Wolf et al then proceed to interrogate the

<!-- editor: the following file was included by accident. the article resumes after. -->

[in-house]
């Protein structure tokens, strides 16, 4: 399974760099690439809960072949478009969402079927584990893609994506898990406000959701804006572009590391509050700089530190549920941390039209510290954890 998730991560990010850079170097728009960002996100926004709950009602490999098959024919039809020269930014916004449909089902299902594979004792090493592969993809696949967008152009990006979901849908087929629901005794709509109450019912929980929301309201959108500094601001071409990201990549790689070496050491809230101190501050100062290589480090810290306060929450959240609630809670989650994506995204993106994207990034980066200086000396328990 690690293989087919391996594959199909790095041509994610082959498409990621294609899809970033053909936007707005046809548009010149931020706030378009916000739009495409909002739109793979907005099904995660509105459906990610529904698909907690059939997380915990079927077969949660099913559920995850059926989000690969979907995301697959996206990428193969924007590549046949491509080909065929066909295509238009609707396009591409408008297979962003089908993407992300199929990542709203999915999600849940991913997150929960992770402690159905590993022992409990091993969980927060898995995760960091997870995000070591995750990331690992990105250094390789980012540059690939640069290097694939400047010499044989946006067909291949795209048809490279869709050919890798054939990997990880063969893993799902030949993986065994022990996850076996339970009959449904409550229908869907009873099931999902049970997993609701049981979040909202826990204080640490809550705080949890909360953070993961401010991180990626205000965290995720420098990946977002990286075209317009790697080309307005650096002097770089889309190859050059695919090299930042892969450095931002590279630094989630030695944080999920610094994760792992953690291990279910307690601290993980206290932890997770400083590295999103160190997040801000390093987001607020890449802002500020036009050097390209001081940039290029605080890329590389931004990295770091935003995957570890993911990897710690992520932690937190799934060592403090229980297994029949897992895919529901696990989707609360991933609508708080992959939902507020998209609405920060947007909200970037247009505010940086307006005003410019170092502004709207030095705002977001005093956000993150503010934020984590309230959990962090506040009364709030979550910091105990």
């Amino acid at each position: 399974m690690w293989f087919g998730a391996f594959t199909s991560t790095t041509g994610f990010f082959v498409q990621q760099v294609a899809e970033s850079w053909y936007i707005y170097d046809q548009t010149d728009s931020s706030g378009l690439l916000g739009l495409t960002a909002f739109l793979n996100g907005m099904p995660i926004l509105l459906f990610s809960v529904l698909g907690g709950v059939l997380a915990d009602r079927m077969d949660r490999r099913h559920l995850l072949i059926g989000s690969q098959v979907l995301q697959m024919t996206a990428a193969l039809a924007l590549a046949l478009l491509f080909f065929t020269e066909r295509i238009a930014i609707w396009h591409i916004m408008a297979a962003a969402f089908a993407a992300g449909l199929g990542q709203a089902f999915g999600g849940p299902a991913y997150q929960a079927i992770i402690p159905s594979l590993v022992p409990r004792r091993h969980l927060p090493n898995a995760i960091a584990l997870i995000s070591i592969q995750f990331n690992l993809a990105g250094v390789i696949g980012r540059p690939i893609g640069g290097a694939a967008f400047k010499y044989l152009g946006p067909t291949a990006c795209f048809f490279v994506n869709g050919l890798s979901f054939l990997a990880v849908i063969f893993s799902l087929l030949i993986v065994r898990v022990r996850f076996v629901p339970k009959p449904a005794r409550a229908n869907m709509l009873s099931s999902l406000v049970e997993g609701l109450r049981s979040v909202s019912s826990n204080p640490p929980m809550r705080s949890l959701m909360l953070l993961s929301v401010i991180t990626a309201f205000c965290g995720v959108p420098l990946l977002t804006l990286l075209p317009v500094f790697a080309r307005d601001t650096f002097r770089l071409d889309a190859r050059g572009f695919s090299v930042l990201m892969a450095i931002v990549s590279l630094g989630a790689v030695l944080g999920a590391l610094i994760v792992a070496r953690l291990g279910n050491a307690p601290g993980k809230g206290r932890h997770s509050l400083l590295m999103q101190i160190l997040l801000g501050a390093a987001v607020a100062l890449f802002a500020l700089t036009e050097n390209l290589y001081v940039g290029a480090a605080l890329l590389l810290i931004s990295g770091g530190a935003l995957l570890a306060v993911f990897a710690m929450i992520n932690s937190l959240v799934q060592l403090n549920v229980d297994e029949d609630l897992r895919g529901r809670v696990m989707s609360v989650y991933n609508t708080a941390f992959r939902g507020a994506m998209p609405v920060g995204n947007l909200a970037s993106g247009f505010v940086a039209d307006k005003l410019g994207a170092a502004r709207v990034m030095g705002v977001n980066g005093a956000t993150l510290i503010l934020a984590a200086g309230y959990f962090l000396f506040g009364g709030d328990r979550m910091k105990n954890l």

Wolf et al. (2016) then proceed to interrogate the mechanism by which NAG activates the NLRP3 inflammasome. When examining potential triggers previously implicated in NLRP3 activation, they found that both PGN and NAG trigger appearance of mitochondrial DNA (mtDNA) in the cytosol, which led them to investigate the role of mitochondria in NAG induced NLRP3 activation. Early investigations into the glycolytic pathway showed that NAG could inhibit glycolysis (Spiro, 1958). Further studies demonstrated that by binding to its active site, NAG competitively inhibits HK, which converts glucose to glucose 6-phosphate in the first step of glycolysis (Bertoni and Weintraub, 1984). Wolf et al. (2016) confirm the ability of NAG to inhibit HK by showing that glucose but not NAG is phosphorylated by HK. Because unacetylated NAG can be phosphorylated by HK, it lacks the inhibitory properties of acetylated NAG. By employing thermal shift technology that identifies sugar binding to a protein by modifying its thermal stability, they further show that NAG directly binds HK. Of the different isoforms of HK, hexokinase 2 (HK2) is normally tethered to the mitochondrial membrane through an interaction with voltage-dependent anion tsa inhibitor (VDACs), which are integral components of the mitochondrial permeability transition pore. HK has previously been identified as an inhibitor of VDAC channel opening, and dissociation of HK from VDAC leads to mitochondrial swelling, cytochrome c release, DNA laddering, and apoptotic cell death (Azoulay-Zohar et al., 2004). Previous work has also shown that ablating VDAC expression by shRNA inhibits NLRP3-dependent IL-1β production (Zhou et al., 2011). Thus, Wolf et al. (2016) hypothesized that HK-VDAC association may prevent release of mitochondrial danger signals into the cytosol through VDAC, and NAG may induce NLRP3 activation by disrupting HK association with mitochondria (Figure 1). To test this hypothesis, they examined the ability of NAG to induce HK2 dissociation from mitochondria and convincingly demonstrate that both PGN and NAG induce specific accumulation of HK protein as well as increased HK enzyme activity in the cytosol, which was not a result of a general loss of mitochondrial integrity. HK release into the cytosol was observed upon phagocytosis of a variety of gram-positive bacteria, and importantly, also in NLRP3-deficient macrophages indicating that it is a proximal event in inflammasome activation. Remarkably, by using a specific, cell-permeable peptide (HKVBD) previously known to induce dissociation of HK2 from mitochondrial VDAC, Wolf et al. (2016) demonstrate that forced dissociation of HK2 from mitochondria is sufficient to induce NLRP3-dependent production of active IL-1β, IL-18, and caspase-1 dependent neutrophil recruitment in vivo. As the first enzyme in the glycolytic pathway, HK can be inhibited by intermediates of both the glycolysis and TCA cycle. Wolf et al. (2016) hypothesized that metabolic disruptions converging on HK inhibition may induce NLRP3 activation and offer insight into how metabolic perturbation impinges on inflammasome activation. Notably, transfection of LPS-primed BMDM with increasing amounts of glucose 6-phosphate (that inhibits HK by feedback inhibition), 2-deoxyglucose (a glycolysis inhibitor), or citrate (an intermediate in the TCA cycle that inhibits the rate-limiting glycolytic enzyme phosphofructokinase, resulting in elevated glucose 6-phosphate levels) mimics the effect of NAG and PGN in inducing NLRP3 inflammasome activation (Figure 1), suggesting an intriguing relationship between metabolism and inflammasome activation. How HK release from mitochondria activates NLRP3 remains unknown. Wolf et al. (2016) speculate that release of mtDNA may constitute one such trigger. It is tempting to speculate that impairment of glycolysis creates a metabolic state permissible to NLRP3 activation, perhaps a pro-oxidant condition that promotes oxidative damage, another trigger previously linked to NLRP3 activation. Mitochondrial regulation of the NLRP3 inflammasome remains a complex puzzle. Nonetheless, the findings of Wolf et al. (2016) have major ramifications for metabolic diseases like type 2 diabetes, atherosclerosis, and obesity in which NLRP3 is implicated. Subject to future investigations into the role of HK and other glycolytic enzymes in the inflammasome response to different NLRP3 activators, their findings may raise the possibility of exploring the development of small molecules that restore glycolytic flux for therapeutic intervention in diverse autoinflammatory, autoimmune, infectious, and metabolic diseases linked to the NLRP3 inflammasome.